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Tulane professor wins fight for glaucoma ‘refill bill’

February 03, 2017 10:30 AM
 | 
Samah Ahmed newwave@tulane.edu
  

Dr. Ramesh Ayyala, a Tulane professor of ophthalmology, successfully led a campaign to ensure that insurance companies would sufficiently cover glaucoma medication. (Photo by Paula Burch-Celentano)

 

A bill authored by Dr. Ramesh Ayyala, a professor of ophthalmology at Tulane University, was recently enacted by the Louisiana State Legislature.

The “Refill Bill,” as Ayyala calls it, ensures that glaucoma patients with prescribed eye drops are guaranteed a sufficient amount of medication with each monthly prescription.  

“The rate at which the eyedrop falls out of the eye is one in three, on average. So one in three times one of those drops will end up on the cheek,” said Ayyala. “This means if I prescribe to you a drop to be used once a day for 30 days, the insurance company gives you exactly 30 drops in a bottle. You miss about seven, so you run out on day 23. For a week, there’s no medication left in the bottle.”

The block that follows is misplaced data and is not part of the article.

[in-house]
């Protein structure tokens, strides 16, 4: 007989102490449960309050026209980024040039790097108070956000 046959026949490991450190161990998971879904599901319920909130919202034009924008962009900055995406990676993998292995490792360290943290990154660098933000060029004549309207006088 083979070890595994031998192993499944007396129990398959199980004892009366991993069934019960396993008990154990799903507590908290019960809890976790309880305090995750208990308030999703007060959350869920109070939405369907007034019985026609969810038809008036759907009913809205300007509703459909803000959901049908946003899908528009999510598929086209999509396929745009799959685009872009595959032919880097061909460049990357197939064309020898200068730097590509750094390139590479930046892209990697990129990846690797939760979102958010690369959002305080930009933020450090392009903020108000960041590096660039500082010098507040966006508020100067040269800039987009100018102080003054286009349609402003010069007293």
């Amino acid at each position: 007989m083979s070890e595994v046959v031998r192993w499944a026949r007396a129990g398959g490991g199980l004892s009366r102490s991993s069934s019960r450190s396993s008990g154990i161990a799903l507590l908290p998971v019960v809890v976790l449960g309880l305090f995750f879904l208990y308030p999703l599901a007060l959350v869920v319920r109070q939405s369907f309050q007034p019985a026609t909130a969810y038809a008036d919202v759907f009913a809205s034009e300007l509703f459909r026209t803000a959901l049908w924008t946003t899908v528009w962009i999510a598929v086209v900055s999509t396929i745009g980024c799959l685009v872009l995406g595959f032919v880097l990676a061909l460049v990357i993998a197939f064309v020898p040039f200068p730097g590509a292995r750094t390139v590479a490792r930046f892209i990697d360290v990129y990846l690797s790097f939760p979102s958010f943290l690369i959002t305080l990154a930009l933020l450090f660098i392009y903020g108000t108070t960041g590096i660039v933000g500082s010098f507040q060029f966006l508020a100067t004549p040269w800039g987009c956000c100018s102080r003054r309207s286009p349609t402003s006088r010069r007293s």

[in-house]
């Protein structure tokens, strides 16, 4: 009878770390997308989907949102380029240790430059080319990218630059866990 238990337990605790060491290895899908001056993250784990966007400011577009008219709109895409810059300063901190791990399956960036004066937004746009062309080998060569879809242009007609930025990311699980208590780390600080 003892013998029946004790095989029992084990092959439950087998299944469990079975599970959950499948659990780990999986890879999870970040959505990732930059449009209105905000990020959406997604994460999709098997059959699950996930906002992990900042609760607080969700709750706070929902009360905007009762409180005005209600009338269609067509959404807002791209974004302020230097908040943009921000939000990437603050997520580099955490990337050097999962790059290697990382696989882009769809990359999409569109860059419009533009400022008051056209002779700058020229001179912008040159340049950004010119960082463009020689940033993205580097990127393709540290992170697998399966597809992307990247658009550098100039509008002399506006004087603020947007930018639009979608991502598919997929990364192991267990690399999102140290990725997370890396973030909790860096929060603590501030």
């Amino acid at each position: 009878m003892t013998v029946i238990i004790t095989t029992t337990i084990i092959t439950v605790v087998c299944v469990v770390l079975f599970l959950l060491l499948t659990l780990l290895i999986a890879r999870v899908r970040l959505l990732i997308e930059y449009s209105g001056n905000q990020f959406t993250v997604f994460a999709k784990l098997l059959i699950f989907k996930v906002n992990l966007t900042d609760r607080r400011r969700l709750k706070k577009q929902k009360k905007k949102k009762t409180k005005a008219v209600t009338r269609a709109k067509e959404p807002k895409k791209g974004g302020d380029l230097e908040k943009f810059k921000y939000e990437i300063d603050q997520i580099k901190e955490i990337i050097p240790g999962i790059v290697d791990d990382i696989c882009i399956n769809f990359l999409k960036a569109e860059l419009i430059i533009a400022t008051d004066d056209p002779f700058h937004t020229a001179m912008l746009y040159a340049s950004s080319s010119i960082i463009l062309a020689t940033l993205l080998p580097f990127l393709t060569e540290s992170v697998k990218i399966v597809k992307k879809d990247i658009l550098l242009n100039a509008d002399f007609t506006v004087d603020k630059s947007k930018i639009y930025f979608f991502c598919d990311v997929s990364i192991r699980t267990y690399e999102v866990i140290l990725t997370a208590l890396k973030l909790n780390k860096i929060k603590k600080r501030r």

“I think this is a big deal for the patients. Patient advocacy is something close to my heart and something I will continue to work on.”

— Dr. Ramesh Ayyala, professor of ophthalmology at Tulane University

Before the Refill Bill, insurance companies did not pay for the extra drops many patients needed after day 23. So Ayyala, as president of Louisiana’s Ophthalmology Association, worked with the American Academy of Ophthalmology to introduce the Refill Bill to the Louisiana State Legislature in early 2016. The new legislation requires insurance companies operating in the state to cover the additional week of eyedrops at no extra charge.

The bill was passed unopposed and went into effect on Jan. 1, 2017.

“I think this is a big deal for the patients,” said Ayyala. “Patient advocacy is something close to my heart and something I will continue to work on.”

Now, Ayyala is working with his former students, who are graduates from the Tulane Department of Ophthalmology, to introduce similar legislation in other states.

“We have to go state by state on this,” said Ayyala. “So wherever I can help, I will.”

Samah Ahmed is a junior majoring in public health at Tulane University.

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